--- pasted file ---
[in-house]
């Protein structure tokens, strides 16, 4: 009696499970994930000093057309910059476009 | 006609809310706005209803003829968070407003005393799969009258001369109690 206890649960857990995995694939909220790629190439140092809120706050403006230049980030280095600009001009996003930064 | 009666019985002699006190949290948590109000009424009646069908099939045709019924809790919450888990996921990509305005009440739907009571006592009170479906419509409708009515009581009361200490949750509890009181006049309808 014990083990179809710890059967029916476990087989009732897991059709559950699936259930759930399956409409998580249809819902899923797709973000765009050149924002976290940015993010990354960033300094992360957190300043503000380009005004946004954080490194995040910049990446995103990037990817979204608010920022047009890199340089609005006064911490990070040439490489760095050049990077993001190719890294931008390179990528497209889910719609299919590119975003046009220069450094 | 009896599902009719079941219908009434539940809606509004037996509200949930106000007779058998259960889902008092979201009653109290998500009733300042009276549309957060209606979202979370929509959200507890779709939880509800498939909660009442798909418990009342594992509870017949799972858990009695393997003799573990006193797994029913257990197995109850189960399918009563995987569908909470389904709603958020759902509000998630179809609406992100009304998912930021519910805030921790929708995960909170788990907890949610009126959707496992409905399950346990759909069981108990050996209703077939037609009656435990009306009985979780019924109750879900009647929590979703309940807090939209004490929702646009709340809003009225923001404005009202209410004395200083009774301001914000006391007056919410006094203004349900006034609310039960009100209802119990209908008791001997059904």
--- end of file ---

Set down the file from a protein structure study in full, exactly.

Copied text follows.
[in-house]
């Protein structure tokens, strides 16, 4: 009696499970994930000093057309910059476009 | 006609809310706005209803003829968070407003005393799969009258001369109690 206890649960857990995995694939909220790629190439140092809120706050403006230049980030280095600009001009996003930064 | 009666019985002699006190949290948590109000009424009646069908099939045709019924809790919450888990996921990509305005009440739907009571006592009170479906419509409708009515009581009361200490949750509890009181006049309808 014990083990179809710890059967029916476990087989009732897991059709559950699936259930759930399956409409998580249809819902899923797709973000765009050149924002976290940015993010990354960033300094992360957190300043503000380009005004946004954080490194995040910049990446995103990037990817979204608010920022047009890199340089609005006064911490990070040439490489760095050049990077993001190719890294931008390179990528497209889910719609299919590119975003046009220069450094 | 009896599902009719079941219908009434539940809606509004037996509200949930106000007779058998259960889902008092979201009653109290998500009733300042009276549309957060209606979202979370929509959200507890779709939880509800498939909660009442798909418990009342594992509870017949799972858990009695393997003799573990006193797994029913257990197995109850189960399918009563995987569908909470389904709603958020759902509000998630179809609406992100009304998912930021519910805030921790929708995960909170788990907890949610009126959707496992409905399950346990759909069981108990050996209703077939037609009656435990009306009985979780019924109750879900009647929590979703309940807090939209004490929702646009709340809003009225923001404005009202209410004395200083009774301001914000006391007056919410006094203004349900006034609310039960009100209802119990209908008791001997059904």